Hacking and online activist group Anonymous has been linked to attacks to Japanese government websites, which briefly brought down ministry and judiciary websites. The group, which uses Twitter account @op_japan has claimed responsibility, and said the attacks were due to the Japanese government’s proposed anti-piracy legislation.
The Japanese anti-piracy bill aims to impose jail terms on users who illegally download copyrighted content. Anonymous said in its website that this would “result in scores of unnecessary prison sentences to numerous innocent citizens.”
In particular, the websites of the Finance Ministry, Supreme Court and two political parties — the DPJ and LDP — had been brought down by the hack attacks. Finance Ministry official Takanari Horino said that the web pages have been defaced, and the hackers put up an unauthorized link. These sites have since been restored to service.
According to the proposed anti-piracy bill, the act of “downloading of copyrighted works knowing that they are not free and that it is illegal,” could result in fines up to 2 million yen (US$ 25,300), a prison sentence of up to two years, or both. However, Anonymous claims that this proposed law would do “little to solve the underlying problem of legitimate copyright infringement.” On its website anonpr.net, the group said that “the content industry is now pushing ISPs in Japan to implement surveillance technology that will spy on … every single internet user. This would be an unprecedented approach and severely reduce the amount of privacy law abiding citizens should have in a free society.”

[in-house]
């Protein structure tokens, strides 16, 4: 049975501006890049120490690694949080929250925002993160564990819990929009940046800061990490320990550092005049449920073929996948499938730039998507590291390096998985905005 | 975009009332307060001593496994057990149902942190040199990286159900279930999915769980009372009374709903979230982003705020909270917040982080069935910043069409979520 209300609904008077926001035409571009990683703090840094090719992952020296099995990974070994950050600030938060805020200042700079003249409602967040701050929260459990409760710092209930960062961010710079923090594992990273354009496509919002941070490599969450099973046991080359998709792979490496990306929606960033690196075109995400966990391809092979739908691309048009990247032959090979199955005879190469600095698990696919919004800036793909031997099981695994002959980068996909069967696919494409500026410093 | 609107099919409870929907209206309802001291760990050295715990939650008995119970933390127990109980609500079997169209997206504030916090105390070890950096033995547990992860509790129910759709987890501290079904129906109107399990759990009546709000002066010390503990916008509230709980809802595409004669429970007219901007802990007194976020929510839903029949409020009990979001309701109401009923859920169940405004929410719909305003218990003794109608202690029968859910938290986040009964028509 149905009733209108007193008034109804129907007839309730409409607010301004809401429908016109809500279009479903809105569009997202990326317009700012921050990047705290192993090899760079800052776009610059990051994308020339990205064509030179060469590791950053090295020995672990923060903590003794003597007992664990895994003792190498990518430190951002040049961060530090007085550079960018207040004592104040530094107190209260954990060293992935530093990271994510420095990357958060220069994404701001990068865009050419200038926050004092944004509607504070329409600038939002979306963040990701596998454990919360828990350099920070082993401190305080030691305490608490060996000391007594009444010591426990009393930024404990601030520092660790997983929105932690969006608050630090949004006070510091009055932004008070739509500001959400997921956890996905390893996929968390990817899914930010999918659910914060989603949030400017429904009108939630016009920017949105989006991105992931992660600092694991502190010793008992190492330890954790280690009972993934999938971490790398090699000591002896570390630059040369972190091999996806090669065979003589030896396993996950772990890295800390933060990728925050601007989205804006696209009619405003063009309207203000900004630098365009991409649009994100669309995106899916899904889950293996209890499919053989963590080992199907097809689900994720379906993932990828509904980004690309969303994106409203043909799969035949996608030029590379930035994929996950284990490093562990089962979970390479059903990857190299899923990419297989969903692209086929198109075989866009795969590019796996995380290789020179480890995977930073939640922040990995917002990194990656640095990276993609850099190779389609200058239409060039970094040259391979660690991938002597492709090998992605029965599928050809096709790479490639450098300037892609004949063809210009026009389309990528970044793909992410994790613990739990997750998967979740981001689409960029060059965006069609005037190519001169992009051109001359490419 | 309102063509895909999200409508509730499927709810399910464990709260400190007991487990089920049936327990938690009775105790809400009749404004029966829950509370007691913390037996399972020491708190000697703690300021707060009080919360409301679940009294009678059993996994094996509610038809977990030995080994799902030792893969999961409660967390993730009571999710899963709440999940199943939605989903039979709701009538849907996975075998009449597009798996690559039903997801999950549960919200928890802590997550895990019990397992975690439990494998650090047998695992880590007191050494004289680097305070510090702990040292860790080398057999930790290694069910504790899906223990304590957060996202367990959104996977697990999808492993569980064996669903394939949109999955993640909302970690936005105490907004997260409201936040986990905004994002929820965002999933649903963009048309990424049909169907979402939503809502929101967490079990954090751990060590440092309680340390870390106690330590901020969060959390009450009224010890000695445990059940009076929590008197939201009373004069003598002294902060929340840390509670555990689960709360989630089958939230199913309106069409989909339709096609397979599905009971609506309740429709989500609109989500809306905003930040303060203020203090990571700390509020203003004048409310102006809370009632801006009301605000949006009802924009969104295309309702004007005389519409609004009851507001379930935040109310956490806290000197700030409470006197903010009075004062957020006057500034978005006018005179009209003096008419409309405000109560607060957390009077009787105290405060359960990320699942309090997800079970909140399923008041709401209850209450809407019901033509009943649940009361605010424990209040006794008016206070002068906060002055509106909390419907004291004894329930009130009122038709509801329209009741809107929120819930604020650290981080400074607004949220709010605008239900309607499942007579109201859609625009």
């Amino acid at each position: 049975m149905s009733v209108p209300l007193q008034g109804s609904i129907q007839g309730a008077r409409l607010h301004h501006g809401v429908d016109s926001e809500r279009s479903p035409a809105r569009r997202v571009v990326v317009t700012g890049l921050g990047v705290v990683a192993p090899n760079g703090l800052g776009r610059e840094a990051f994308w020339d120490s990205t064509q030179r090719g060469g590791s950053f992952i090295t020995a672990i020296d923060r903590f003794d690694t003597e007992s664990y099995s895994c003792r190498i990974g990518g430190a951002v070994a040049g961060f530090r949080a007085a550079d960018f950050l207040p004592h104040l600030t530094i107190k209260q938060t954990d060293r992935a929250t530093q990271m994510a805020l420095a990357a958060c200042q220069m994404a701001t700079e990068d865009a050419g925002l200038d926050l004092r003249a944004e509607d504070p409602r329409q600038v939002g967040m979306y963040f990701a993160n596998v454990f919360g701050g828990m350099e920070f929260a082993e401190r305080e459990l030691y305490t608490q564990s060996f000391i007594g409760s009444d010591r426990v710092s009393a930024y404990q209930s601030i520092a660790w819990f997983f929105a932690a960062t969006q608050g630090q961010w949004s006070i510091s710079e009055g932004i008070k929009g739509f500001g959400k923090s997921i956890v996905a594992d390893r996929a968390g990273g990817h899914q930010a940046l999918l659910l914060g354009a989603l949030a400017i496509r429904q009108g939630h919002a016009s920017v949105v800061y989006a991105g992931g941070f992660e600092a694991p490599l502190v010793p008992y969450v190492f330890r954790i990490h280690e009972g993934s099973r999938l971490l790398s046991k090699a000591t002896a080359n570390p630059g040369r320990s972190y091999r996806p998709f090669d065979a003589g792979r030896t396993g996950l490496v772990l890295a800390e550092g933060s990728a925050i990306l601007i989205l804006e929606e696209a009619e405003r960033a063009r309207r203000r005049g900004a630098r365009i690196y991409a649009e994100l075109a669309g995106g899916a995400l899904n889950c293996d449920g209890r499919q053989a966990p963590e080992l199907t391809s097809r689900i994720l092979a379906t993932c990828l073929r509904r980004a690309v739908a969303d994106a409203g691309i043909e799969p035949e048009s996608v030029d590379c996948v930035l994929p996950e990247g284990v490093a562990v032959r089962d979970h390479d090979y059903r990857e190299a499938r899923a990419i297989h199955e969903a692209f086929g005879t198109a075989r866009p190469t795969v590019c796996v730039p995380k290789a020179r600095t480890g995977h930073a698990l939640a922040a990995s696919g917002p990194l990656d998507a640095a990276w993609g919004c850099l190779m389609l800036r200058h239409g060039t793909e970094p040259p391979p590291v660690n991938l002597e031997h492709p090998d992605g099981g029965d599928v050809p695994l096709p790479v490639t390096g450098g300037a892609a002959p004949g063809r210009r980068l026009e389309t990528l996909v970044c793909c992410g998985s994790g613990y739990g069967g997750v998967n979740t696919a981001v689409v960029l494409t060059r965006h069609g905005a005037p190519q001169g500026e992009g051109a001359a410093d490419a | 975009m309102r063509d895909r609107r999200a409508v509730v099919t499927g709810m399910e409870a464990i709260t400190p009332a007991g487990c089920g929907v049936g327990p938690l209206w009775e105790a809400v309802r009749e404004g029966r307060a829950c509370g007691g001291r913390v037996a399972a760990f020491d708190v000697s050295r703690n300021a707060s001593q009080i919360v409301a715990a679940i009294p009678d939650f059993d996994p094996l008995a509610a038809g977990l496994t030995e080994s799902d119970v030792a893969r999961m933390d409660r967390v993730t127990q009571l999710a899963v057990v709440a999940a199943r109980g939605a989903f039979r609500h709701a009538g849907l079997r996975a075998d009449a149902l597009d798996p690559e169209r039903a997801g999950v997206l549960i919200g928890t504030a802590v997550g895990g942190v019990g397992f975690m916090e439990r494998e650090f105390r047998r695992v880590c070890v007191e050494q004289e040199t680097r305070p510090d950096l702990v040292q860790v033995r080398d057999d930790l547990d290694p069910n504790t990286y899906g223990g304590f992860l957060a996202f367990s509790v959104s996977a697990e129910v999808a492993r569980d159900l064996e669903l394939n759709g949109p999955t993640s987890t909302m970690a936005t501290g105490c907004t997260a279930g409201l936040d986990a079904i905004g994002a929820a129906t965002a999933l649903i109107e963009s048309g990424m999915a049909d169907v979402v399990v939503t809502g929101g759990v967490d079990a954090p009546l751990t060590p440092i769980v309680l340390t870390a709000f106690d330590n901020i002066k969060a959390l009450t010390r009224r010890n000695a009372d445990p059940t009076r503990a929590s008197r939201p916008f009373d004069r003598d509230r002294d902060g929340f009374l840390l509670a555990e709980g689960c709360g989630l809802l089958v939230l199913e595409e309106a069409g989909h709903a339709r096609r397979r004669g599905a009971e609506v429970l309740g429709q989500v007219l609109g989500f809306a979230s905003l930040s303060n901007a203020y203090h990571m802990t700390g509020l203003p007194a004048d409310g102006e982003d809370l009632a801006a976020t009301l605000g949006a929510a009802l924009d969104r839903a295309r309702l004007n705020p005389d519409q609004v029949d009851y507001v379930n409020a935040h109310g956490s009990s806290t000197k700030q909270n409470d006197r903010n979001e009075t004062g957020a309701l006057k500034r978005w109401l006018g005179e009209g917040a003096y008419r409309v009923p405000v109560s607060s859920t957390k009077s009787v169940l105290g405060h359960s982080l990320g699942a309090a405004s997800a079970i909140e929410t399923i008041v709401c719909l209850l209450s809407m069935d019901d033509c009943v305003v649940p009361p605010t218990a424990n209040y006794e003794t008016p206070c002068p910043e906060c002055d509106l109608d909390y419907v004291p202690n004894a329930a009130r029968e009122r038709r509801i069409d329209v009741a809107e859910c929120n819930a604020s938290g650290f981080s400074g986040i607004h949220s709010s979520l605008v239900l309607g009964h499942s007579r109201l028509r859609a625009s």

According to the Recording Industry Association of Japan, about 4.36 billion files have been illegally downloaded in 2010 alone.
Members of the collective have been staging protests elsewhere. Earlier this month, Anonymous in India has also protested against Internet censorship in the country, particularly with the courts ordering a blanket ban on file-sharing websites and Torrent sites like The Pirate Bay. The group also claimed responsibility for breaking into 500 websites in China this April, which includes government websites, and websites run by business groups.
April 5, 2012
June 15, 2011